Their villages and farms were numerous. Together they probably numbered several hundred, the ruins now left being both abundant and extensive. Near Igaliko, which is supposed to be the same as the ancient Einarsfiord, are the ruins of a church, probably the cathedral of Gardar. It is called the Kakortok church. It was of simple but massive architecture, and the material was taken from the neighboring cliffs. The stone is rough hewn, and but few signs of mortar are visible. It is fifty-one feet long and twenty-five wide. The north and south walls are over four feet thick, while the end walls are still more massive.

Nor are other monuments wanting. At Igalikko, nine miles from Julian's Hope, a Greenlander being one day employed in obtaining stones to repair his house, found among a pile of fragments a smooth stone that bore, what seemed to him, written characters. He mentioned the circumstance to Mr. Mathieson, the colonial director at Julian's Hope, who inferred that it must be a runic stone. He was so fortunate as to find it afterwards, and he accordingly sent it to Copenhagen, where it arrived in the year 1830. The runes, which were perfectly distinct, showed that it was a tombstone. The inscription was translated as follows:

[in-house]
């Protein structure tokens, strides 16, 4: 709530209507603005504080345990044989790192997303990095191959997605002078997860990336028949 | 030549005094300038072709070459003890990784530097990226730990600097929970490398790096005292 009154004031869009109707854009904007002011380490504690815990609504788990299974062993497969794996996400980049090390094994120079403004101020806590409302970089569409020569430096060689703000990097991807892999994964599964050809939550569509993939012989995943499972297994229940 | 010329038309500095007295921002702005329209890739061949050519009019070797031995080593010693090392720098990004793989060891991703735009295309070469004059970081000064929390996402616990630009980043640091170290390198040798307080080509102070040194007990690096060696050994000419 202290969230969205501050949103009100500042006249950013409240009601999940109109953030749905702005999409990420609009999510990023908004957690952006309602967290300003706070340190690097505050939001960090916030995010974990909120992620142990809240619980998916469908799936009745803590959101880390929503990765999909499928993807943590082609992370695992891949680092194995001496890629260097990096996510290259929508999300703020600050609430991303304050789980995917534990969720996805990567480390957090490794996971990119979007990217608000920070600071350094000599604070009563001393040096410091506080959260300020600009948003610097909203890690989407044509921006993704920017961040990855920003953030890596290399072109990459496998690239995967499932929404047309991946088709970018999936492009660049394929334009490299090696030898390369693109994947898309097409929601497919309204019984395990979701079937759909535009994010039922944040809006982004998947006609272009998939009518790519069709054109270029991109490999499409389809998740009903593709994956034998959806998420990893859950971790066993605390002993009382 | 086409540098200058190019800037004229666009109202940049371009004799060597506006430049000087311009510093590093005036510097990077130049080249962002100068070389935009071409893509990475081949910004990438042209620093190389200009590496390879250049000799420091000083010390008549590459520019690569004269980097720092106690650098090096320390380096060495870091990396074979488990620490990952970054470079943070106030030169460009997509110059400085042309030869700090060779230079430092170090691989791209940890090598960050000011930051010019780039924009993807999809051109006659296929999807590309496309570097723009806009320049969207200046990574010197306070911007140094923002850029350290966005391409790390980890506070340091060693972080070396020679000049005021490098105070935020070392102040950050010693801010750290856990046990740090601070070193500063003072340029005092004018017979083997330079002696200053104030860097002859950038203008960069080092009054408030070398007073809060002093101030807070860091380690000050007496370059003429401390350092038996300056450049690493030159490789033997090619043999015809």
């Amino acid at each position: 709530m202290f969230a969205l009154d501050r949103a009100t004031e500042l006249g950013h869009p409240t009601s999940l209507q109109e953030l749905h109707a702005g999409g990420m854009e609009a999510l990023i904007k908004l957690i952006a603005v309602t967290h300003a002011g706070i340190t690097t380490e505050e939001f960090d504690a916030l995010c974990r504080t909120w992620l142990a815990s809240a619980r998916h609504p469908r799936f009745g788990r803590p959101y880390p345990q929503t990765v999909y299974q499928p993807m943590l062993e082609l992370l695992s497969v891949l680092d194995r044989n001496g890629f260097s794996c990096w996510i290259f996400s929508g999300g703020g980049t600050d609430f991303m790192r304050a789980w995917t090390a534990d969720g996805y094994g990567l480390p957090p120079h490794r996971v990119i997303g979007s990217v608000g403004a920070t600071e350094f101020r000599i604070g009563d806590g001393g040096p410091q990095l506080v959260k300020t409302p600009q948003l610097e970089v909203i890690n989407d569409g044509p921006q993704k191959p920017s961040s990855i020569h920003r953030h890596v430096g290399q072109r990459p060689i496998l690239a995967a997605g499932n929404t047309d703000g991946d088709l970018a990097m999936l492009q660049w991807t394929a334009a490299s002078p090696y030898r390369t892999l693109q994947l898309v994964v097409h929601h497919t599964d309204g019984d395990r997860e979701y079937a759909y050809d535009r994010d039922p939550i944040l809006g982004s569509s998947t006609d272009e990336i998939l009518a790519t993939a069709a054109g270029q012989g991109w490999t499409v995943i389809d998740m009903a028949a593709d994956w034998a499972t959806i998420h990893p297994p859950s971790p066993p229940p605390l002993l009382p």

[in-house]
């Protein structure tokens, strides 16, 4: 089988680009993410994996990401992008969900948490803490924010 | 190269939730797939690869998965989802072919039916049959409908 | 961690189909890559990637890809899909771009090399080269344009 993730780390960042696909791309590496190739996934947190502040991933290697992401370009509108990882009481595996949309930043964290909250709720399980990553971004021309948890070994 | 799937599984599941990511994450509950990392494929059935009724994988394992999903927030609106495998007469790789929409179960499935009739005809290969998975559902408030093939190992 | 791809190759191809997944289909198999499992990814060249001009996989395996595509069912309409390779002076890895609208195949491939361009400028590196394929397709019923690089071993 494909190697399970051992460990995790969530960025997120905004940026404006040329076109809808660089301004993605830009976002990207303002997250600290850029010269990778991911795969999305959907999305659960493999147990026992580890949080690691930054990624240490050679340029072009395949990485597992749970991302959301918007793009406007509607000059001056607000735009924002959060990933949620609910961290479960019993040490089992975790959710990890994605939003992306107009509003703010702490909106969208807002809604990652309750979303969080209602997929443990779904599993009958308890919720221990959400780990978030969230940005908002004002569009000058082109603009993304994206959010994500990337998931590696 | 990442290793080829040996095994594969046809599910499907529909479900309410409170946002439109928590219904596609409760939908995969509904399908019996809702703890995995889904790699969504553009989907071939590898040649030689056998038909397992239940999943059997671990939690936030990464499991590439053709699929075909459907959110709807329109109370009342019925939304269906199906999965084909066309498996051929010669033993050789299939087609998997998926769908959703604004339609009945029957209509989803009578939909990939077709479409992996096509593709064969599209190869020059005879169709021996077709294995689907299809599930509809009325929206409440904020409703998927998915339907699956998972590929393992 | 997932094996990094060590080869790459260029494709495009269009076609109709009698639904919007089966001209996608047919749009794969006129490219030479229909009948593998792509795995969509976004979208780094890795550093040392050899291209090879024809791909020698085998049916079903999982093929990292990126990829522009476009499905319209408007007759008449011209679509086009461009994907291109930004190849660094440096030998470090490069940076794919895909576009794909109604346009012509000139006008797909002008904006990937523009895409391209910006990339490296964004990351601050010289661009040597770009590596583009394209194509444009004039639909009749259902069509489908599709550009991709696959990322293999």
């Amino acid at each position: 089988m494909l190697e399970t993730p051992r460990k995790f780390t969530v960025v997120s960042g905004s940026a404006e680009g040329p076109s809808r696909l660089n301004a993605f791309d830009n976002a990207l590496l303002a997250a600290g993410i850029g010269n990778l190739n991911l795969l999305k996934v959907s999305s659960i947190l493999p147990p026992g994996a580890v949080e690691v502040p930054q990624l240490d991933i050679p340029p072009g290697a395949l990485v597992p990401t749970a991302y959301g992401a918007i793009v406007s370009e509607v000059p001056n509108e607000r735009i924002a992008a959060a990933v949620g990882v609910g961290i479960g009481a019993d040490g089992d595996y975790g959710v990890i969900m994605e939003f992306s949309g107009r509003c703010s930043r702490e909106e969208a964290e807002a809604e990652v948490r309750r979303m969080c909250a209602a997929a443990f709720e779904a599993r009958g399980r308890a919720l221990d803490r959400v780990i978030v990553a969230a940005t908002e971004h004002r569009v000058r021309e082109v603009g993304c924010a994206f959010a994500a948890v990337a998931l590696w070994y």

"Vigdis Mars Daughter Rests Here.
May God Gladden Her Soul."

Another found in 1831, by the Rev. Mr. De Fries, principal of the Moravian Mission, bore the following inscription in the runic letter:

"Here Rests Hroar Kolgrimsson."

This stone, now in the museum at Copenhagen, was found built into the wall over the entrance of a Greenland house, having been taken for that purpose from a heap of ruins, about two miles north of Friederichsthal. This stone is more than three feet long, being eighteen inches wide in the narrowest part, and about five inches thick. It bears every sign of a high antiquity.

But one of the most interesting remains which prove the Icelandic occupation of Greenland is the runic stone found by Parry, in 1824, in the island of Kingiktorsoak, lying in 72° 55´ N. and 56° 51´ W. It contained a somewhat lengthy inscription, and copies of it were sent to three of the first scholars of the age, Finn Magnusson, Professor Rask, and Dr. Bryniulfson, who, without consultation, at once arrived at the same conclusion and united in giving the following translation: